Ross v. United States, 10897.

Decision Date14 February 1950
Docket NumberNo. 10897.,10897.
Citation180 F.2d 160
PartiesROSS et al. v. UNITED STATES.
CourtU.S. Court of Appeals — Sixth Circuit


Robert N. Gorman, Cincinnati, Ohio, Joseph Keenan, Washington, D. C., Harry A. Abrams, Cincinnati, Ohio, on the brief, for appellants.

Frank J. Richter, Cincinnati, Ohio, Ray J. O'Donnell, Cincinnati, Ohio, on the brief, for appellee.

Before HICKS, Chief Judge, MARTIN and MILLER, Circuit Judges.

MARTIN, Circuit Judge.

The three appellants were convicted by a jury on several counts of a joint indictment charging violation of section 1731(a) of Title 12,1 United States Code, and also upon a count drawn under section 88 of Title 18,2 United States Code, charging conspiracy to violate section 1731(a) of Title 12. Each defendant was fined $12,500 and sentenced to an aggregate four years in prison. The sentences imposed were within the limits of the statutes.

Section 1731(a) of Title 12, United States Code, provides: "Whoever, for the purpose of obtaining any loan or advance of credit from any person, partnership, association, or corporation with the intent that such loan or advance of credit shall be offered to or accepted by the Federal Housing Administration for insurance, or for the purpose of obtaining any extension or renewal of any loan, advance of credit, or mortgage insured by the said Administration, or the acceptance, release, or substitution of any security on such a loan, advance of credit, or for the purpose of influencing in any way the action of said Administration under this chapter makes, passes, utters, or publishes, or causes to be made, passed, uttered, or published any statement, knowing the same to be false, or alters, forges, or counterfeits, or causes or procures to be altered, forged, or counterfeited, any instrument, paper, or document, or utters, publishes, or passes as true, or causes to be uttered, published, or passed as true, any instrument, paper, or document, knowing it to have been altered, forged, or counterfeited, or willfully over-values any security, asset, or income, shall be punished by a fine of not more than $3,000 or by imprisonment for not more than two years, or both."

We shall not indulge in any extensive factual narrative. The government adduced abundant substantial evidence to support the verdict of the jury on all counts upon which the respective defendants were found guilty. Each of the three defendants testified in his own behalf in contradiction of material adverse testimony. A general description of the method of business operation employed by them would seem to suffice.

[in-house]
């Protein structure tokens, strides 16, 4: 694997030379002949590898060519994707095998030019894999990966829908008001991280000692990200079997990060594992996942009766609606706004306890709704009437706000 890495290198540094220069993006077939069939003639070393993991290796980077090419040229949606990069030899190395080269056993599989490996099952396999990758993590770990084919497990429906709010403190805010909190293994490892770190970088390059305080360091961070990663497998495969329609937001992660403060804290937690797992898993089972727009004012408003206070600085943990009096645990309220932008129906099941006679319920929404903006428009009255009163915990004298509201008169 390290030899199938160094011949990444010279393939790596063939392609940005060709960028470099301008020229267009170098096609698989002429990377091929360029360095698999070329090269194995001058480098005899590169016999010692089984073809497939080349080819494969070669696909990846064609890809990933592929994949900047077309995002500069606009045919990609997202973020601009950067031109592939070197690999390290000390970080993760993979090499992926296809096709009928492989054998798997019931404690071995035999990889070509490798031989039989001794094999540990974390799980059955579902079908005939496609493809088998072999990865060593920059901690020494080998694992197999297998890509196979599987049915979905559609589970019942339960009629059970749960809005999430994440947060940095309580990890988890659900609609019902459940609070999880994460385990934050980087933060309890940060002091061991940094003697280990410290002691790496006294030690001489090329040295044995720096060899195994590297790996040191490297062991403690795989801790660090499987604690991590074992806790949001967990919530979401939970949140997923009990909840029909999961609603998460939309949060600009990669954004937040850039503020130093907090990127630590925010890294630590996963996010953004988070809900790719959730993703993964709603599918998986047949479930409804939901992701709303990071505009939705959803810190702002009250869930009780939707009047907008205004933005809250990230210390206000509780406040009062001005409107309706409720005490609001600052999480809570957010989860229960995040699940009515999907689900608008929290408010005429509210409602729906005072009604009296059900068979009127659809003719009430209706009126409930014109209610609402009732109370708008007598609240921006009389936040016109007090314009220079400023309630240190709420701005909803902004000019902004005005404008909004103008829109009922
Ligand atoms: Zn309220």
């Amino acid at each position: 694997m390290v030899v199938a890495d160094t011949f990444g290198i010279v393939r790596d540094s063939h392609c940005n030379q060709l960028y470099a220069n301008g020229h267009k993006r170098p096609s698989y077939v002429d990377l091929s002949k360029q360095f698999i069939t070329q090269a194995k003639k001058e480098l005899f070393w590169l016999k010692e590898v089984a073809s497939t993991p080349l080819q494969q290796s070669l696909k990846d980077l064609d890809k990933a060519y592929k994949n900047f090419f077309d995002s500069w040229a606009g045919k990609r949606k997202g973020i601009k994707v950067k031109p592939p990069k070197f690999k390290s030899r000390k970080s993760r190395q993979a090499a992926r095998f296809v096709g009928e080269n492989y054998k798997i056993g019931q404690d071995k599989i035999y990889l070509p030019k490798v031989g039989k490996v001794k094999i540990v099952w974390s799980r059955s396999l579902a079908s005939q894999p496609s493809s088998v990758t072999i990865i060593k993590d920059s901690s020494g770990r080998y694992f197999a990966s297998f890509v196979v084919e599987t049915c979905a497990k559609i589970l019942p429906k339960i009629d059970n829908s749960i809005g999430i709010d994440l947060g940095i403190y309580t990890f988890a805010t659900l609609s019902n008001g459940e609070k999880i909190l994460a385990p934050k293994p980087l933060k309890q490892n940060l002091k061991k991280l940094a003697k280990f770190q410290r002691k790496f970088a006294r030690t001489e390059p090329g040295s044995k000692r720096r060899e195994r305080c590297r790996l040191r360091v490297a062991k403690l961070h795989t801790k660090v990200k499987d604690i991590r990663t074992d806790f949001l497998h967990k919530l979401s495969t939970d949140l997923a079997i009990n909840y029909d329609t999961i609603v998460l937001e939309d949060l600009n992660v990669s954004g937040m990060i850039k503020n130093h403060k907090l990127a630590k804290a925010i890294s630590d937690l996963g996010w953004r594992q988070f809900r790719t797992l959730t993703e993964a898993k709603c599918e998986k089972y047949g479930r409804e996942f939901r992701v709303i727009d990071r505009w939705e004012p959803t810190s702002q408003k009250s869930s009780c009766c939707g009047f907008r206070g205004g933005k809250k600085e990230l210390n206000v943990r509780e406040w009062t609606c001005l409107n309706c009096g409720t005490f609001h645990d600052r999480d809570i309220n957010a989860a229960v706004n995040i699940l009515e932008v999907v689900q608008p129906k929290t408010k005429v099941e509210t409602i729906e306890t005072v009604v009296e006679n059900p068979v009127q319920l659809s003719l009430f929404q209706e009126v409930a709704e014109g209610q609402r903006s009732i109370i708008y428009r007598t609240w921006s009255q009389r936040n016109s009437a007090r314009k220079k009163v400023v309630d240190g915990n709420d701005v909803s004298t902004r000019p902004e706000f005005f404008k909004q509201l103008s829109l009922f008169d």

Irving Ross, who for several years had been active, first in canvassing prospects and later in making sales, for suppliers of siding for residential houses, went to Portsmouth, Ohio, in April, 1946, and joined in a partnership enterprise with Phil Cohen in the selling of imitation brick siding for residences. Phil Cohen at times used the alias "Phillips" and is the same person whose conviction at Dayton, Ohio, for violation of the same statute here involved, was affirmed by this court on November 30, 1949. See Phil S. Cohen, alias P. H. Phillips, and Leo Escovitch, alias Leo Esco, v. United States of America, 6 Cir., 178 F.2d 588, 591. The partnership in Portsmouth was dissolved when Cohen left for Dayton, Ohio. According to Irving Ross, the manager of the Universal C. I. T. Corporation at Portsmouth told him: "If you sever your connection with Cohen, we'll continue to take your paper."

Shortly after Cohen left Portsmouth, appellants Martin Ross and Milton Gecker showed up there and entered into the siding business with Irving Ross, the three men calling themselves the "Portsmouth Construction Company". Both Martin Ross and Milton Gecker had previously been canvassers and salesmen in the siding business elsewhere. Martin was the brother of Irving Ross.

Appellants made arrangements with the Portsmouth branch manager of the C. I. T. Corporation to finance their business by acquiring at discount their customers' notes, endorsed by Portsmouth Construction Company "without recourse". Appellants secured and used printed forms of "FHA Title I Credit Application" blanks, addressed to Universal C. I. T. Credit Corporation, printed forms of "FHA Title I Borrower's Completion Certificate", and also printed forms of promissory notes "negotiable and payable at the office of Universal C. I. T. Credit Corporation, New York, Chicago, or San Francisco, with exchange."

Armed with these documents, appellants proceeded to consummate their scheme, which from the testimony of government witnesses was obviously fraudulent. One or two of them would approach a poor and ignorant person and induce him to permit appellants to place siding on his modest home by representing that the Portsmouth Construction Company desired to advertise by placing its siding on model homes; and that the siding would cost the customer nothing, inasmuch as he would receive $25 commission for every job which was sold by appellants in consequence of people seeing the favored customer's home with the appellants' siding on it. For example, William Delebar and the McManaways were told that appellants desired to use their homes for demonstration purposes over a period of three years.